The two British tourists who were kidnapped in the Democratic Republic of Congo (DRC) have been released, foreign secretary Boris Johnson has said.
The pair, reported to be two men, were abducted alongside their driver during an ambush by an armed group while visiting the Virunga National Park on Friday.
Rachel Masika Baraka, a 25-year-old park ranger who was travelling with them was killed in the ambush and the driver was also injured when the two men were seized.
In a statement, Mr Johnson said: "I am delighted to announce that two British nationals who were held hostage in the Democratic Republic of Congo have been released.
"I pay tribute to the DRC authorities and the Congolese Institute for Nature Conservation for their tireless help during this terrible case.
"My thoughts are now with the family of Virunga Park ranger Rachel Makissa Baraka who was killed during the kidnapping, and with the injured driver and the released British nationals as they recover from this traumatic incident."
In a statement, the Virunga National Park said Ms Baraka had been critically injured in the ambush and died of her injuries in a nearby hospital.
Park director, Emmanuel de Merode, said Ms Baraka was one of the park’s 26 female rangers and was "highly committed, showing true bravery in her work".
He added the park had lost eight rangers in 2018 alone, "a stark reminder of the level of risk they undertake on a daily basis to help conserve the park’s wildlife and protect local communities".
Officials at the park said the two British tourists were receiving support and medical attention and that Congolese authorities and senior park staff were working with the Foreign Office to repatriate them to the UK.
Director of the Congolese Institute for Nature Conservation thanked his "brave team" for ensuring a swift resolution of the incident.
The release of the two Britons comes after the Congolese army and park rangers launched an operation to rescue them on Saturday.
The Virunga National Park, a world heritage site located in the eastern part of the country, is home to about a quarter of the world's critically endangered mountain gorillas.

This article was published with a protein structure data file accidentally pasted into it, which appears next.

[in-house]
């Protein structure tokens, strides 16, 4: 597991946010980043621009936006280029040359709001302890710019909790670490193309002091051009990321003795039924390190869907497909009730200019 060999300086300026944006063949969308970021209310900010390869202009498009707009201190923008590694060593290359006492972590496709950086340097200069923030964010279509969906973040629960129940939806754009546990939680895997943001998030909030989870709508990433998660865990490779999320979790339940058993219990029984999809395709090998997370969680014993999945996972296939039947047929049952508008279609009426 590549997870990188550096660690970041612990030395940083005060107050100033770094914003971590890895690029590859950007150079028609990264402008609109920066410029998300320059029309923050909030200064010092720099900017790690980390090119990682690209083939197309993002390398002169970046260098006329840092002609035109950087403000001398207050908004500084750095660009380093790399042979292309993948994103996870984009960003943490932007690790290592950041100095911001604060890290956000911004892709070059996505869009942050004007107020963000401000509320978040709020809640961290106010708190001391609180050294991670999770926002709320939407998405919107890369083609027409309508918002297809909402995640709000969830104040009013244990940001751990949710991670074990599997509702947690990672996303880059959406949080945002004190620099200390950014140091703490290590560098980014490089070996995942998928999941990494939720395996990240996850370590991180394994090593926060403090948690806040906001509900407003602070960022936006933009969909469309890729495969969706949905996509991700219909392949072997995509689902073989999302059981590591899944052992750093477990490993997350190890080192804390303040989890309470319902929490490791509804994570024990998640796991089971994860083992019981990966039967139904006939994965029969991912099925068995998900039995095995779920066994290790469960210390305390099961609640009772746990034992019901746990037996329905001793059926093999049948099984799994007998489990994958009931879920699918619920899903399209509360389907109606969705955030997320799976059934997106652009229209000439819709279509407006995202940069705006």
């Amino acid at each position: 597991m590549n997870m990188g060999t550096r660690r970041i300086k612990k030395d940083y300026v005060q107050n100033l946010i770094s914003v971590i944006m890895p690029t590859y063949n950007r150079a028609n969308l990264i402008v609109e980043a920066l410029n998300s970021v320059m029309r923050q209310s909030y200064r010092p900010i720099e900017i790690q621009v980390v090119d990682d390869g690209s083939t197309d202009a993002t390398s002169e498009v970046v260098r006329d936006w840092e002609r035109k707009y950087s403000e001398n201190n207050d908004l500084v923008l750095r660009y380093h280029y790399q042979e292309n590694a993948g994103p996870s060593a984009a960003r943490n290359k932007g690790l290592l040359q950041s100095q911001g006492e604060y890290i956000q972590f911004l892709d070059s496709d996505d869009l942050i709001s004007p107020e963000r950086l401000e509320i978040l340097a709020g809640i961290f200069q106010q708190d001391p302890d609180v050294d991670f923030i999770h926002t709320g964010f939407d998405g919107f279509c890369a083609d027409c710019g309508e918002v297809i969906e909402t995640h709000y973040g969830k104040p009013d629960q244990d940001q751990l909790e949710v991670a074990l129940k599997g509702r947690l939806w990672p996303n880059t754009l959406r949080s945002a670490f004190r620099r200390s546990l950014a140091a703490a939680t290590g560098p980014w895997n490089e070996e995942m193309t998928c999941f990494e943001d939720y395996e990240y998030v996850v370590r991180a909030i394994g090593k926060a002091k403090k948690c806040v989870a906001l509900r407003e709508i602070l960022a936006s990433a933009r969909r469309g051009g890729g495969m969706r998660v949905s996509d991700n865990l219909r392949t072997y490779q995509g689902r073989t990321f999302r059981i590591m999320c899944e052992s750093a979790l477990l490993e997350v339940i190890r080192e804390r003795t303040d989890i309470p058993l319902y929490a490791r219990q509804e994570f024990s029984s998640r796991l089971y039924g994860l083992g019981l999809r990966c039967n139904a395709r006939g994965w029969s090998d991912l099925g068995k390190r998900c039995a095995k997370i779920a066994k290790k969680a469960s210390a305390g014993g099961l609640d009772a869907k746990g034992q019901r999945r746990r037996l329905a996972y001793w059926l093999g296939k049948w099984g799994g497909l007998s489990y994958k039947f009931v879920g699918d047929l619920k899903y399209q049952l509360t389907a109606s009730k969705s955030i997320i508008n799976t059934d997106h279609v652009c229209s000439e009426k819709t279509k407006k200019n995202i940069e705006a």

Despite being one of the country's most dangerous places, the park has attracted growing numbers of tourists hoping to get a glimpse of the gorillas.
The Foreign Office advises against all travel to the eastern side of the DRC, stating: "The security situation in eastern DRC remains unstable. The continued presence of armed groups, military operations against them, intercommunal violence and an influx of refugees from neighbouring countries all contribute to a deterioration in the political, security and humanitarian situation. There are continued reports of kidnappings, including of staff from international NGOs.
"Tourists in eastern DRC have been known to be left very vulnerable as a result of trying to travel independently without escorted transport, and the risk of kidnap or injury as a result of armed or criminal activity remains high."
The number of kidnappings in the eastern part of the DRC has increased in recent years,.
According to Human Rights Watch, hostages are being taken to obtain a ransom and most cases include Congolese people rather than Westerners. The NGO said kidnappers typically operate in groups of up to a dozen or more people, and are often heavily armed with Kalashnikovs and other military assault weapons.
Militias and armed groups have been roaming the area since the end of the country's bloody civil war in 2003 but a recent surge in violence saw five rangers and a driver killed in an ambush last month, raising the total number of ranger killed in the area to 175.
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